Operations that cause disk heads to move, such as file creation and removal, are called IOPs. Under Unix, inodes contain information about files, such as permissions, size, and lists of data blocks. A file itself (its data) is rarely, if ever, located on the same track as its inode. To write and sync a file to disk causes data blocks to be allocated and written to, the file’s inode to be written, the directory containing the file’s name to be written, and the inode for the directory to be written. Deleting the file causes just as many updates to the disk.
Hard disks are typically limited to about 120 IOPs per second. When sendmail successfully delivers a message, it can consume from 10 to 13 IOPs per message. One way to increase the IOPs per second is to install a RAM disk (no head to move). Such solid-state disks often support upward of 14,000 IOPs per second.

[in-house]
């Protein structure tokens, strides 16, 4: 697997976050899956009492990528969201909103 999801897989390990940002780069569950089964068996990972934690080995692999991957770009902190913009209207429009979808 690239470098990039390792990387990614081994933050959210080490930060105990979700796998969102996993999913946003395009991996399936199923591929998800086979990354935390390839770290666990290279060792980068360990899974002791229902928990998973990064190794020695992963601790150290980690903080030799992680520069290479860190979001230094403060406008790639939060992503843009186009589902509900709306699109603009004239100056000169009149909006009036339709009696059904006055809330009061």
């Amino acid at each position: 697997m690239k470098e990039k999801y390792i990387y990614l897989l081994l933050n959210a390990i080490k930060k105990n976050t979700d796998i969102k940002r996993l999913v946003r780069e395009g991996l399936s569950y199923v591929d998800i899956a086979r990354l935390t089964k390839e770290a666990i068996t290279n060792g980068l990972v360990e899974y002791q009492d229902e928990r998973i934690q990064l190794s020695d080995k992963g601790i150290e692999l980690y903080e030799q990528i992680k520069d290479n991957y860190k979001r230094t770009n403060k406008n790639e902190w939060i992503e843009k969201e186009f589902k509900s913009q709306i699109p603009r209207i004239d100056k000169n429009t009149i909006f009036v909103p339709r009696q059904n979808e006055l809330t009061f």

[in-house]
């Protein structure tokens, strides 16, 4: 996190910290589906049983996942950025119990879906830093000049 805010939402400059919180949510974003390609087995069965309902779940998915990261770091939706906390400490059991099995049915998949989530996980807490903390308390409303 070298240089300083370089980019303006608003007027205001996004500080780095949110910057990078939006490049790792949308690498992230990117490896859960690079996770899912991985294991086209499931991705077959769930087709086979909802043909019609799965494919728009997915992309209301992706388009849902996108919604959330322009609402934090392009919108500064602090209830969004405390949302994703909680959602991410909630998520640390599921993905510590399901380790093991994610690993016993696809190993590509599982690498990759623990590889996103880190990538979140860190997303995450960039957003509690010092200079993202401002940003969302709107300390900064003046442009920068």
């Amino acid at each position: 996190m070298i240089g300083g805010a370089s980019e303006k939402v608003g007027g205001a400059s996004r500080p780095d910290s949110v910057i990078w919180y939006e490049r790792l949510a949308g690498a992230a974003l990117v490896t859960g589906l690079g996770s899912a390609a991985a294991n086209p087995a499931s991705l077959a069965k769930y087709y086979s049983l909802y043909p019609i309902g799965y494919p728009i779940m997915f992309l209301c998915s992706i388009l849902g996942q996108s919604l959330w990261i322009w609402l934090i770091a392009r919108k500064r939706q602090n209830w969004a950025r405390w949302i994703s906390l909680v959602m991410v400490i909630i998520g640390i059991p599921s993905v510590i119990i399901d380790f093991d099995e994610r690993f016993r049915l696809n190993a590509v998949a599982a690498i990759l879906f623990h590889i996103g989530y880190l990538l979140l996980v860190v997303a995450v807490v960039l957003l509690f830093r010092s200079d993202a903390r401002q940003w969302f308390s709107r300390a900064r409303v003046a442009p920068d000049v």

Another way to increase the IOPs per second is to spread the queue over many disks and many disk controllers. This is done by using sendmail’s built-in support for multiple-queue directories (Section 11.3).
Consider, for example, a major mail-sending machine that has six disks available for use as sendmail’s queues:
/queues ←not mounted, part of the root filesystem /queues/q.1 ←not mounted, part of the root filesystem /queues/q.1/qf ←first disk /queues/q.1/df ←fourth disk /queues/q.1/xf ←mounted as a tmpfs or mfs filesystem /queues/q.2 ←not mounted, part of the root filesystem /queues/q.2/qf ←second disk ...